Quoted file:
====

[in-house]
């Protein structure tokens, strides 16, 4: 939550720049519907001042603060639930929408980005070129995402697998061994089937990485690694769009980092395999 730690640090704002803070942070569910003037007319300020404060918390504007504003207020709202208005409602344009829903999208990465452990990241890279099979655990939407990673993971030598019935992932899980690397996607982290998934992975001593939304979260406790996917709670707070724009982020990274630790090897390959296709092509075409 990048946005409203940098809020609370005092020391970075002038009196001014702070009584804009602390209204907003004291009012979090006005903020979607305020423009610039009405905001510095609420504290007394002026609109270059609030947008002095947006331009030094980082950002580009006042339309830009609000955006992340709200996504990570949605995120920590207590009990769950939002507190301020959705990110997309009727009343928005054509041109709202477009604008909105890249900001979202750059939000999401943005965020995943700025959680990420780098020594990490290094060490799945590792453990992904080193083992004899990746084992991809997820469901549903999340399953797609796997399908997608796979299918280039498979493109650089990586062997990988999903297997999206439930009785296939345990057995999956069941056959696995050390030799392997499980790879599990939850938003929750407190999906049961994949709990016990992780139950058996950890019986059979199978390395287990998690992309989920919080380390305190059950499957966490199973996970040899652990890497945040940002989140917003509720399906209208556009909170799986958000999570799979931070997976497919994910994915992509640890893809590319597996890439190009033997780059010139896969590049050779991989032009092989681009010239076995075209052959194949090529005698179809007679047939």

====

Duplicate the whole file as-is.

[in-house]
């Protein structure tokens, strides 16, 4: 939550720049519907001042603060639930929408980005070129995402697998061994089937990485690694769009980092395999 730690640090704002803070942070569910003037007319300020404060918390504007504003207020709202208005409602344009829903999208990465452990990241890279099979655990939407990673993971030598019935992932899980690397996607982290998934992975001593939304979260406790996917709670707070724009982020990274630790090897390959296709092509075409 990048946005409203940098809020609370005092020391970075002038009196001014702070009584804009602390209204907003004291009012979090006005903020979607305020423009610039009405905001510095609420504290007394002026609109270059609030947008002095947006331009030094980082950002580009006042339309830009609000955006992340709200996504990570949605995120920590207590009990769950939002507190301020959705990110997309009727009343928005054509041109709202477009604008909105890249900001979202750059939000999401943005965020995943700025959680990420780098020594990490290094060490799945590792453990992904080193083992004899990746084992991809997820469901549903999340399953797609796997399908997608796979299918280039498979493109650089990586062997990988999903297997999206439930009785296939345990057995999956069941056959696995050390030799392997499980790879599990939850938003929750407190999906049961994949709990016990992780139950058996950890019986059979199978390395287990998690992309989920919080380390305190059950499957966490199973996970040899652990890497945040940002989140917003509720399906209208556009909170799986958000999570799979931070997976497919994910994915992509640890893809590319597996890439190009033997780059010139896969590049050779991989032009092989681009010239076995075209052959194949090529005698179809007679047939």